All the sculpting work was done in ZBrush. First the shape of body was corrected and the face was refined a bit. After that, the mesh was duplicated so I could turn on DynaMesh and start sculpting the blue part of her outfit. I maintained the original subtool, so I could duplicate it to start other parts of the outfit like the gloves, boots, belt etc. The original subtool was used to create the yellow part of the outfit. With this subtool I used the regular subdivisions of ZBrush (Fig.03).
DynaMesh gives an artist more flexibility when sculpting because, after every re-DynaMesh, the mesh is reconstruct evenly and one can continue the sculpting, so there are no "useless" polygons added to the mesh. I used the same process to create the gloves, boots and belt. For these accessories, all the extra polygons were deleted and the geometry was re-DynaMeshed during the sculpting process (Fig.04).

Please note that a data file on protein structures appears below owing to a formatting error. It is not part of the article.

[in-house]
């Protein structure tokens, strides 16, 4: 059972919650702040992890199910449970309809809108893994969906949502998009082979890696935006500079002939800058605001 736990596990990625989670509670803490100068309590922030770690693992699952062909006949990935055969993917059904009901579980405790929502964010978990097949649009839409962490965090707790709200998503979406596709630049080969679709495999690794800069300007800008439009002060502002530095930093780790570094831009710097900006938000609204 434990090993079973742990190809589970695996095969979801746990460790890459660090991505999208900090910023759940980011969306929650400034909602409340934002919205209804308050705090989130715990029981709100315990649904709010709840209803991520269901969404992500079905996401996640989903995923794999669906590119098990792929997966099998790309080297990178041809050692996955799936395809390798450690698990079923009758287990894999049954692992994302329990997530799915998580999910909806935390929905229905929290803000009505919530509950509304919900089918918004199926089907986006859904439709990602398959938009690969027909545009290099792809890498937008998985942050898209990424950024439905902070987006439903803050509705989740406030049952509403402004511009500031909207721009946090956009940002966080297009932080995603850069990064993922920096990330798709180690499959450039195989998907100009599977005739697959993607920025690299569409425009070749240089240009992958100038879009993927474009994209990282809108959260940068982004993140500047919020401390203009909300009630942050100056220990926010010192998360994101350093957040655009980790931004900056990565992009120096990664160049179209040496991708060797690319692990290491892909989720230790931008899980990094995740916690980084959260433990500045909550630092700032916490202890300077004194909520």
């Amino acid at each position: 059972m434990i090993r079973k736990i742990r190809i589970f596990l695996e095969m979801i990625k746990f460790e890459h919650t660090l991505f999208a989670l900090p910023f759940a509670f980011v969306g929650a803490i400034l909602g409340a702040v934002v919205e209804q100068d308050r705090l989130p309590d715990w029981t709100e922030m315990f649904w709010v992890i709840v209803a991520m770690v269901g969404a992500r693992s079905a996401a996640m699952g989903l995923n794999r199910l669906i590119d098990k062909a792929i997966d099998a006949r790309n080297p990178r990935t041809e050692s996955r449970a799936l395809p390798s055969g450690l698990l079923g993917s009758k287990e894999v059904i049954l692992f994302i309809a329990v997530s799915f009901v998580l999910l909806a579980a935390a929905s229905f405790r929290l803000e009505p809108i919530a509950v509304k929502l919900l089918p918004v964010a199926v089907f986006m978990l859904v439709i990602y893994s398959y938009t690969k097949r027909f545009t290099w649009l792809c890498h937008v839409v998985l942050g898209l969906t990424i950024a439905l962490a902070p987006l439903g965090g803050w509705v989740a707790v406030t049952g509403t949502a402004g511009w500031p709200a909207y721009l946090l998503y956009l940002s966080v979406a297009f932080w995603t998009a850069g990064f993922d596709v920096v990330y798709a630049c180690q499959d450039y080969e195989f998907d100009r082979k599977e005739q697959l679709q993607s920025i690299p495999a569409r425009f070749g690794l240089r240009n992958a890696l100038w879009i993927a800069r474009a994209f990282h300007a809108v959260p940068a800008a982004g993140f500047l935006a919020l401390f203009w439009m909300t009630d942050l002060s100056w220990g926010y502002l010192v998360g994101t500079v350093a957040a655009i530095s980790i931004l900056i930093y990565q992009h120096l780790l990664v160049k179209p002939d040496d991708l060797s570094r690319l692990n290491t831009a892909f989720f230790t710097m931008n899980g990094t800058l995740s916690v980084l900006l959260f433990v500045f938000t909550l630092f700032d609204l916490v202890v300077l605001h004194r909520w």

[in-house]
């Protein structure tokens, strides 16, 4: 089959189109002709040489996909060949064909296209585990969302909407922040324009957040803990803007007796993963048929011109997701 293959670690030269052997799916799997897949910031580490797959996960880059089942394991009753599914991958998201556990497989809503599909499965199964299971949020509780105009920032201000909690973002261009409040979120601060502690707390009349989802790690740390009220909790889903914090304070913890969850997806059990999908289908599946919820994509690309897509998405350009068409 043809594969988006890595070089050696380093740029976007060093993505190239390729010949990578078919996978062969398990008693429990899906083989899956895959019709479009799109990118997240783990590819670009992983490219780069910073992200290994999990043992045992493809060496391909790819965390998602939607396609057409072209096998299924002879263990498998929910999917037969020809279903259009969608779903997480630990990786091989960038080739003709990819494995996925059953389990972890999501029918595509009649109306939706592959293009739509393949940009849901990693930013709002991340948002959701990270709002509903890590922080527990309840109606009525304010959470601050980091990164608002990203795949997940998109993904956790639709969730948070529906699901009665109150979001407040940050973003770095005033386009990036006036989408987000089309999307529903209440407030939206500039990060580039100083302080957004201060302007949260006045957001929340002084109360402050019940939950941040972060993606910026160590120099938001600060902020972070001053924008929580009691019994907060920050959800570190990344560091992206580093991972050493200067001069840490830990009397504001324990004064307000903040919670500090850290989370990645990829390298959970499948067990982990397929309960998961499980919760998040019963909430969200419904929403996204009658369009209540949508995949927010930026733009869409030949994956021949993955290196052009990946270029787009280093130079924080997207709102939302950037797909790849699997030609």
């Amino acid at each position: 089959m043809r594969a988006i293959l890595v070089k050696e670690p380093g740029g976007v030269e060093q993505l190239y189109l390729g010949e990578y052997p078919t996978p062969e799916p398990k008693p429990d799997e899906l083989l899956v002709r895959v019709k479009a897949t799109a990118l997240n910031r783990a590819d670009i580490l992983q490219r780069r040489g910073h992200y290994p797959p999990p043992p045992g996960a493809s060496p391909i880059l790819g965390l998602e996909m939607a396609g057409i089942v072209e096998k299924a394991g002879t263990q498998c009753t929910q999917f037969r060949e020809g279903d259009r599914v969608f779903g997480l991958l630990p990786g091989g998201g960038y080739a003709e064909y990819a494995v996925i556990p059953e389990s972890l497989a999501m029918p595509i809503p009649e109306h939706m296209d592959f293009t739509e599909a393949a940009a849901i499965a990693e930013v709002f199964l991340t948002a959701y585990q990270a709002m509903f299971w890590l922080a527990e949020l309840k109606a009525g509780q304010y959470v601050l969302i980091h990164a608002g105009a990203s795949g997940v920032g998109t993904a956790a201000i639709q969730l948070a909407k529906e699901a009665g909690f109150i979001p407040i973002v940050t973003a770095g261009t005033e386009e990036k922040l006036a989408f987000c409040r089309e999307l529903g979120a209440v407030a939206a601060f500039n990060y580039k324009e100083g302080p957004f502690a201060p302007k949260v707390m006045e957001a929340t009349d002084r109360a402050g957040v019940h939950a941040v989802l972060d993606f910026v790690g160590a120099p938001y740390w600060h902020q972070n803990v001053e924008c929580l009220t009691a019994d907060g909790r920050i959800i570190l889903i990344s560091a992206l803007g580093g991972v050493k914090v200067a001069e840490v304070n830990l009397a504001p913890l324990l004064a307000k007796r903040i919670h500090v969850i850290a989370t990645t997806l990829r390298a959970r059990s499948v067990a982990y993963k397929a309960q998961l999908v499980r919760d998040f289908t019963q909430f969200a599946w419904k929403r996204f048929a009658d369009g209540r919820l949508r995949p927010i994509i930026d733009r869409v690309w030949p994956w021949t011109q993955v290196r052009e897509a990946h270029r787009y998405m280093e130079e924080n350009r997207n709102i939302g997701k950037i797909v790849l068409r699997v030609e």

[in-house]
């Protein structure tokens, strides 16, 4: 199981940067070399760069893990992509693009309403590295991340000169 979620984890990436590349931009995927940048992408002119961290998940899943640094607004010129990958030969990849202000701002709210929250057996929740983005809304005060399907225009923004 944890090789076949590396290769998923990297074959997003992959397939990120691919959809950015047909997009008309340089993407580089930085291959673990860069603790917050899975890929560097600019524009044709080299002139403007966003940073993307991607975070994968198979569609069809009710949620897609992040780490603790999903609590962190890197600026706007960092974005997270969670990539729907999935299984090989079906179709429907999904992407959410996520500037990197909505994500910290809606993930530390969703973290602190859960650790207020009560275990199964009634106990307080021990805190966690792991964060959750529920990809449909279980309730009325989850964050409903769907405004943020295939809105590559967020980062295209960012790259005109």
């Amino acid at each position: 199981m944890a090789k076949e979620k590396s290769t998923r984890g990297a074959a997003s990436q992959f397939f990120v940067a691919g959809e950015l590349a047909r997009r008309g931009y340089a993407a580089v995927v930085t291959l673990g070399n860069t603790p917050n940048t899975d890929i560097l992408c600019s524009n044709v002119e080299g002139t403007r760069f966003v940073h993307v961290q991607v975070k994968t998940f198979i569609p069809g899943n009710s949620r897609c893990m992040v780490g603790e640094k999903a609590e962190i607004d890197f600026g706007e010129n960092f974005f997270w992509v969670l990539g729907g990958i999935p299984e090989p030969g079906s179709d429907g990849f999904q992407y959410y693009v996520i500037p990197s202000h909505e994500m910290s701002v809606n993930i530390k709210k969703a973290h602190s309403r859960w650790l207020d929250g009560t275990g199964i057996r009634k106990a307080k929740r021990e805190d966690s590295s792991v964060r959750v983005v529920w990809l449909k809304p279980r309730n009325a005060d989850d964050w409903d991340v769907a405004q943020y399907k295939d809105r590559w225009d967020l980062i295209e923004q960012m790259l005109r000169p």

The hair was sculpted in a similar way (using DynaMesh), but instead of duplicating the body for a new tool, a polysphere was selected. First the general shape was established and then the details were made (Fig.05).
The main sketch was now finished and ready for posing. ZBrush has a powerful tool for posing, called the Transpose Master. I used this to do a first pass on the character's pose. Then the pose was refined with some subtools, especially the hands, face and some wrinkling on the clothes (Fig.06).
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